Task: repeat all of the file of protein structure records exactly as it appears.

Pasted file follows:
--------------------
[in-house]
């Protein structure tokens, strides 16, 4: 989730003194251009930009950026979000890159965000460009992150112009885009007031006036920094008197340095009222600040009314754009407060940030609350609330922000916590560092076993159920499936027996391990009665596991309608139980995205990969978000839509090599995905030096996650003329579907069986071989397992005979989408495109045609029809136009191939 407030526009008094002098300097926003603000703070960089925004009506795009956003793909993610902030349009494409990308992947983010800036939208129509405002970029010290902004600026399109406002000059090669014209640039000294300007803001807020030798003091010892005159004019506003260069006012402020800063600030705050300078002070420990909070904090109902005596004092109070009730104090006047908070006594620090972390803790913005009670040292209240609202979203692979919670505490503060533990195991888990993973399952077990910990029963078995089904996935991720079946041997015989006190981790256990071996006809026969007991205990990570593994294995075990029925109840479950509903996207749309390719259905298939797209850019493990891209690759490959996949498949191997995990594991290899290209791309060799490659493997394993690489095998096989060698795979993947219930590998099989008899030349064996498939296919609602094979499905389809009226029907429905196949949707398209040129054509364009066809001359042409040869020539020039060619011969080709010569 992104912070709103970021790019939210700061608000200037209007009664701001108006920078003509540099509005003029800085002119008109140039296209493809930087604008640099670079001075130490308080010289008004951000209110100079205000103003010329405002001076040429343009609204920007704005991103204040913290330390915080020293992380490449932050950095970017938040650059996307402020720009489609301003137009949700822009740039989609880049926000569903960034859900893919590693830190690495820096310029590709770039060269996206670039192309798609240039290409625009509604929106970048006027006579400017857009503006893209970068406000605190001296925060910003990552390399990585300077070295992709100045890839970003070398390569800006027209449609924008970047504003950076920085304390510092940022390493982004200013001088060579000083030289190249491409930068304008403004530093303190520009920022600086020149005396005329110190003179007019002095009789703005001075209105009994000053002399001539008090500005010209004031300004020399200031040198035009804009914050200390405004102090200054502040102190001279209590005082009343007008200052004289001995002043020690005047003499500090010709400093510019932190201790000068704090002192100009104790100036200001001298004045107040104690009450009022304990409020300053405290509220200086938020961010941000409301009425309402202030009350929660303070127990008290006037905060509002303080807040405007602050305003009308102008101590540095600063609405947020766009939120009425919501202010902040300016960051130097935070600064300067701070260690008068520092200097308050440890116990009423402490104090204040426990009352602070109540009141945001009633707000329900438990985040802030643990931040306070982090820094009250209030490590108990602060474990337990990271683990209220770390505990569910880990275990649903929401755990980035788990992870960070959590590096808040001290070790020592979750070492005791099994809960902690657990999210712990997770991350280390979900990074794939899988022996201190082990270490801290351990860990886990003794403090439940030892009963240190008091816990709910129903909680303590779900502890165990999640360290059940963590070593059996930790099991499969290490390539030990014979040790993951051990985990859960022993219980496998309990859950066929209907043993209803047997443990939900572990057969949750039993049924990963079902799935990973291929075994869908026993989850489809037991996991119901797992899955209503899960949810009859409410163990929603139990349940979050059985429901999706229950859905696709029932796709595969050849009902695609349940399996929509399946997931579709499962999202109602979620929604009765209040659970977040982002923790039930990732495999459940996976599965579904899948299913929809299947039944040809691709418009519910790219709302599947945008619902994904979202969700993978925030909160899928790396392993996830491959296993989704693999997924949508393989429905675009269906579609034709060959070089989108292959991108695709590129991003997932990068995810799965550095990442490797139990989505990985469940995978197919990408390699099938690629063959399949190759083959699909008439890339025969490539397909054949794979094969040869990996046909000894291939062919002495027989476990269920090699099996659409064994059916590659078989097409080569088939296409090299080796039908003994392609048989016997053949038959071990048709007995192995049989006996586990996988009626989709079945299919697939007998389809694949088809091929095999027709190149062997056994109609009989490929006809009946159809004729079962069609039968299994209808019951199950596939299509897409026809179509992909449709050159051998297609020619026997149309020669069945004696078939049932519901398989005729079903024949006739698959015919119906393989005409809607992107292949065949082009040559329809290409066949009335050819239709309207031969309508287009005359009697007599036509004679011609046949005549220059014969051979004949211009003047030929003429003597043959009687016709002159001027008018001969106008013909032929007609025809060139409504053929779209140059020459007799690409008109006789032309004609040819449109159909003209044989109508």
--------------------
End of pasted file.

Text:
[in-house]
């Protein structure tokens, strides 16, 4: 989730003194251009930009950026979000890159965000460009992150112009885009007031006036920094008197340095009222600040009314754009407060940030609350609330922000916590560092076993159920499936027996391990009665596991309608139980995205990969978000839509090599995905030096996650003329579907069986071989397992005979989408495109045609029809136009191939 407030526009008094002098300097926003603000703070960089925004009506795009956003793909993610902030349009494409990308992947983010800036939208129509405002970029010290902004600026399109406002000059090669014209640039000294300007803001807020030798003091010892005159004019506003260069006012402020800063600030705050300078002070420990909070904090109902005596004092109070009730104090006047908070006594620090972390803790913005009670040292209240609202979203692979919670505490503060533990195991888990993973399952077990910990029963078995089904996935991720079946041997015989006190981790256990071996006809026969007991205990990570593994294995075990029925109840479950509903996207749309390719259905298939797209850019493990891209690759490959996949498949191997995990594991290899290209791309060799490659493997394993690489095998096989060698795979993947219930590998099989008899030349064996498939296919609602094979499905389809009226029907429905196949949707398209040129054509364009066809001359042409040869020539020039060619011969080709010569 992104912070709103970021790019939210700061608000200037209007009664701001108006920078003509540099509005003029800085002119008109140039296209493809930087604008640099670079001075130490308080010289008004951000209110100079205000103003010329405002001076040429343009609204920007704005991103204040913290330390915080020293992380490449932050950095970017938040650059996307402020720009489609301003137009949700822009740039989609880049926000569903960034859900893919590693830190690495820096310029590709770039060269996206670039192309798609240039290409625009509604929106970048006027006579400017857009503006893209970068406000605190001296925060910003990552390399990585300077070295992709100045890839970003070398390569800006027209449609924008970047504003950076920085304390510092940022390493982004200013001088060579000083030289190249491409930068304008403004530093303190520009920022600086020149005396005329110190003179007019002095009789703005001075209105009994000053002399001539008090500005010209004031300004020399200031040198035009804009914050200390405004102090200054502040102190001279209590005082009343007008200052004289001995002043020690005047003499500090010709400093510019932190201790000068704090002192100009104790100036200001001298004045107040104690009450009022304990409020300053405290509220200086938020961010941000409301009425309402202030009350929660303070127990008290006037905060509002303080807040405007602050305003009308102008101590540095600063609405947020766009939120009425919501202010902040300016960051130097935070600064300067701070260690008068520092200097308050440890116990009423402490104090204040426990009352602070109540009141945001009633707000329900438990985040802030643990931040306070982090820094009250209030490590108990602060474990337990990271683990209220770390505990569910880990275990649903929401755990980035788990992870960070959590590096808040001290070790020592979750070492005791099994809960902690657990999210712990997770991350280390979900990074794939899988022996201190082990270490801290351990860990886990003794403090439940030892009963240190008091816990709910129903909680303590779900502890165990999640360290059940963590070593059996930790099991499969290490390539030990014979040790993951051990985990859960022993219980496998309990859950066929209907043993209803047997443990939900572990057969949750039993049924990963079902799935990973291929075994869908026993989850489809037991996991119901797992899955209503899960949810009859409410163990929603139990349940979050059985429901999706229950859905696709029932796709595969050849009902695609349940399996929509399946997931579709499962999202109602979620929604009765209040659970977040982002923790039930990732495999459940996976599965579904899948299913929809299947039944040809691709418009519910790219709302599947945008619902994904979202969700993978925030909160899928790396392993996830491959296993989704693999997924949508393989429905675009269906579609034709060959070089989108292959991108695709590129991003997932990068995810799965550095990442490797139990989505990985469940995978197919990408390699099938690629063959399949190759083959699909008439890339025969490539397909054949794979094969040869990996046909000894291939062919002495027989476990269920090699099996659409064994059916590659078989097409080569088939296409090299080796039908003994392609048989016997053949038959071990048709007995192995049989006996586990996988009626989709079945299919697939007998389809694949088809091929095999027709190149062997056994109609009989490929006809009946159809004729079962069609039968299994209808019951199950596939299509897409026809179509992909449709050159051998297609020619026997149309020669069945004696078939049932519901398989005729079903024949006739698959015919119906393989005409809607992107292949065949082009040559329809290409066949009335050819239709309207031969309508287009005359009697007599036509004679011609046949005549220059014969051979004949211009003047030929003429003597043959009687016709002159001027008018001969106008013909032929007609025809060139409504053929779209140059020459007799690409008109006789032309004609040819449109159909003209044989109508």